We had the good fortune of connecting with Jeannette Villarreal Hamilton and we’ve shared our conversation below.

Hi Jeannette, can you share the most important lesson you’ve learned over the course of your career?
Waaay more than one, but the most important to me is achieving personal growth.

I grew up extremely introverted and shy, along with some pretty low confidence. When I discovered photography, I knew I had a lot of work to do to succeed in this field. I wanted so badly to go against my nature and be outgoing and a go-getter. So I turned my camera into my security blanket – I pushed myself into events, gatherings, or any social situation I was interested in and made myself approach people. I made sure to take on every practical job or opportunity that came my way, no matter how socially uncomfortable I was.

It was super awkward, I was nervous, I fumbled. A lot. It got a little smoother every time though – my skills grew, and my confidence improved enough to keep going. Photography introduced me to new people, places and things. This was huge for my self-esteem and sense of self. It gave me the courage to ask for jobs and opportunities, that I knew would never show up on my doorstep on their own. I grew in my career but most importantly, grew into the person I wanted to be.

Of course I couldn’t have succeeded without patience. We’ve all heard this, patience is key. In any field, especially creative, I think that is one of the resonating lessons we’ve learned or should learn. Try things, over and over and over. Have fun practicing your craft. You’ll be rewarded in some way or another, if you put in the work and stay patient.

Alright, so let’s move onto what keeps you busy professionally?
My full-time photography job is at an art studio, Sideshow Collectibles. The studio specializes in creating high-end collectibles and art products in the pop-culture field. I am a Senior Staff Photographer, and also run the department as a manager/director. My team and I photograph the products in a variety of lighting and styles, sometimes even building sets and scenes to push the story-telling of the characters. It’s a job that always brings something different to the table, allowing me to try new things and challenges, and pushes me to keep learning.

Aside from my day job, I take on some side gigs here and there, specializing primarily in portraiture, but also events and documentary work. My craft is still very much my hobby, so I like to have a camera on me at all times. I love to photograph my travels, family/cats, candid moments, and also experiment with fine art photography for fun.

Any places to eat or things to do that you can share with our readers? If they have a friend visiting town, what are some spots they could take them to?
I love the quirks and charm of the San Fernando Valley, so we’ll start there. First off, I have enough cameras to hook you up with a loaner for the week because hopefully you will be inspired to take a lot of photos. We’d get started with a stop at Tortoni Coffee in my Sherman Oaks neighborhood for a latte and empanadas. Then I’ll take you to check out some famous filming locations of the Valley. There’s the Sherman Oaks Galleria from Fast Times, Daniel-san’s apartment complex as seen in the Karate Kid, Circus Liquor from Clueless, we can even visit The Office that Michael Scott managed. Of course taking a drive on Mulholland is a must. We can later have dinner and margaritas at Casa Vega, recently seen on Once Upon a Time in Hollywood.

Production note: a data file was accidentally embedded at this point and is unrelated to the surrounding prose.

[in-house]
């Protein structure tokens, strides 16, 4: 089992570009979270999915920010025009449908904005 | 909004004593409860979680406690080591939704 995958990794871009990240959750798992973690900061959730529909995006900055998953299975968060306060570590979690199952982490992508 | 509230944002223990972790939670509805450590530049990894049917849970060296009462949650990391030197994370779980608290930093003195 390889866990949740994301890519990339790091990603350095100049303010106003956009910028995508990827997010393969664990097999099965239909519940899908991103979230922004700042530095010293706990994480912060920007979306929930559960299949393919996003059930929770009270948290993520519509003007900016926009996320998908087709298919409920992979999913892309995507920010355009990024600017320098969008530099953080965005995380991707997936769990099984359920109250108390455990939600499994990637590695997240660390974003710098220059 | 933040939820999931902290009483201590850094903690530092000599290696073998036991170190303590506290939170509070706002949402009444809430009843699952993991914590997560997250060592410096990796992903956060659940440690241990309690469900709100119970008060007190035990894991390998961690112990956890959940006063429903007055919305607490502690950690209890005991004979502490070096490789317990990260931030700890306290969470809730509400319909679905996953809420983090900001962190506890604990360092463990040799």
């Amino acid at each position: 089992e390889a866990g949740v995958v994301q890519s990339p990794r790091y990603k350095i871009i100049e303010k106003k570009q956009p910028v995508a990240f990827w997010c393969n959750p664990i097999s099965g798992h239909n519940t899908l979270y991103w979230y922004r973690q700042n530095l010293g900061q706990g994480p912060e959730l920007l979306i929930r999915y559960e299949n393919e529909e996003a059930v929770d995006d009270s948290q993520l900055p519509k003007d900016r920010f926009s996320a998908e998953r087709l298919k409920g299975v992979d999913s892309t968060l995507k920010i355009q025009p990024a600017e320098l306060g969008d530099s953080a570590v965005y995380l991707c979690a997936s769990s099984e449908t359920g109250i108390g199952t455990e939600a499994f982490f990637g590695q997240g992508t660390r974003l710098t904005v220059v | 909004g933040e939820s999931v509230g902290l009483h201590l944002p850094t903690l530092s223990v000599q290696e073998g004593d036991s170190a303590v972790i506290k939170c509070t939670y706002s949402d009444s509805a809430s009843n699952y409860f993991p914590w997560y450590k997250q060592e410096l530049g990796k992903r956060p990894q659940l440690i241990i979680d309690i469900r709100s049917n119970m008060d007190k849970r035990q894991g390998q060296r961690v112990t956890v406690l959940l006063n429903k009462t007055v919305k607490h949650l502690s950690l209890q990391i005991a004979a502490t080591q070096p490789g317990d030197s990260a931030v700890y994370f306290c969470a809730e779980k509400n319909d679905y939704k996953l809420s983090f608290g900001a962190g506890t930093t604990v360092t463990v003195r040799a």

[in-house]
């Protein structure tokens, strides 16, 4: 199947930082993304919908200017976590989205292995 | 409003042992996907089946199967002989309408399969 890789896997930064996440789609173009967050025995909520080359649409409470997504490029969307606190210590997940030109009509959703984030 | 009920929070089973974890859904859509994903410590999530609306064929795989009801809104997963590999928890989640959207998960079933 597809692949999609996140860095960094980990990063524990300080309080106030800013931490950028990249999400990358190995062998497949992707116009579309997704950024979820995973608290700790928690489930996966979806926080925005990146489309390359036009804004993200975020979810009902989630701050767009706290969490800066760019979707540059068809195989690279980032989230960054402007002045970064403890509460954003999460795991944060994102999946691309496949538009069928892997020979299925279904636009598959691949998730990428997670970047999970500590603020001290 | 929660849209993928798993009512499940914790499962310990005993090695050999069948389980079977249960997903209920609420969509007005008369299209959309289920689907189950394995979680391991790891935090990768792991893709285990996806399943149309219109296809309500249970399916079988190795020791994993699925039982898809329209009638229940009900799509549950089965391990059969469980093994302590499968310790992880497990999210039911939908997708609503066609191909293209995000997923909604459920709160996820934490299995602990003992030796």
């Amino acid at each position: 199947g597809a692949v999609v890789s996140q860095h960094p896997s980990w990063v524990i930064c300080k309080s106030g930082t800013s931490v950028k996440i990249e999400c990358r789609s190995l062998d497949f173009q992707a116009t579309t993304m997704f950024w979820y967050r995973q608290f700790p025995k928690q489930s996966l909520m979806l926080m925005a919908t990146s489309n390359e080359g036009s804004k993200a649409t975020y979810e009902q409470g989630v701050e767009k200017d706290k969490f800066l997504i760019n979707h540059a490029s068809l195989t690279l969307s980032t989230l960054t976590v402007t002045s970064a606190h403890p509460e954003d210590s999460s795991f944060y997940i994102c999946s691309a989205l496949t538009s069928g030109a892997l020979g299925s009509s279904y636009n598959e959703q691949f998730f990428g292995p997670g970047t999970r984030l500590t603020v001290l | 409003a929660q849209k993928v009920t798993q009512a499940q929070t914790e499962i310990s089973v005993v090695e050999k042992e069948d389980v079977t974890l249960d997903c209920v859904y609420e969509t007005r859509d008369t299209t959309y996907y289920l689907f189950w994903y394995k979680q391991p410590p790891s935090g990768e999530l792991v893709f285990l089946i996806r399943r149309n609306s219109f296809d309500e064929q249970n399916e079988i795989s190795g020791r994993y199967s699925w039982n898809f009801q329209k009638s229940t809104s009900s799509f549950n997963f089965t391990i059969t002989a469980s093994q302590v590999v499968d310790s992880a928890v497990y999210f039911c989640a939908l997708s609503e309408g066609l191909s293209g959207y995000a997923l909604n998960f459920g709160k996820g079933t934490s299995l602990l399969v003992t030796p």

The rest of the week will be spent doing some road trips and adventure. Pack some food and drinks, go for a bike ride along the beaches I grew up at in Ventura County. Park our bikes at Oil Piers and just chill for the day. The next day, do some hiking in the Santa Monica Mountains for some 360-views of the ocean and the mountains.

Or there’s always the option of a long road trip to really explore California. Go explore and camp Death Valley, then head up the 395 to pay a visit to the majestic Eastern Sierras.

The Shoutout series is all about recognizing that our success and where we are in life is at least somewhat thanks to the efforts, support, mentorship, love and encouragement of others. So is there someone that you want to dedicate your shoutout to?
My older brother Ben was the person who gave me the confidence and boost to pursue photography. He didn’t care that my technical skills were still super amateur. He always found something interesting about my photos. He seemed to understand what I was trying to convey in my photos, whether it was something odd I captured, or just a darkroom artsy experiment. He seemed to see and understand my intention, and then pushed me to do more. Times I was unmotivated and unsure I was on the right career path, he always found a way to show me things about myself I was completely blind to. He reignited that drive to just keep going.

On a professional level, my current Creative Director at my job, Tom Gilliland, has been a huge teacher in how I view art and photography. He has showed me the importance of conveying emotion and intention – he has given me some of the best critiques in my work, showing me both strengths and weaknesses equally. He has a way of complimenting my work in a rewarding way, but also planting the question of how it could be better. When he points out my weaknesses, it’s in a way where I’m excited and ready to take on the challenge of trying again. He inspires me to take a fine art approach in commercial work. That is huge in order to not stay stagnant in my job, both professional and personal.

Website: www.jeannette-v-h.com

Instagram: https://www.instagram.com/jeannette_villarreal/

Twitter: https://twitter.com/jvillaham

Facebook: https://www.facebook.com/jeannette.villarreal.photo

Other: https://filmcronicos.tumblr.com/

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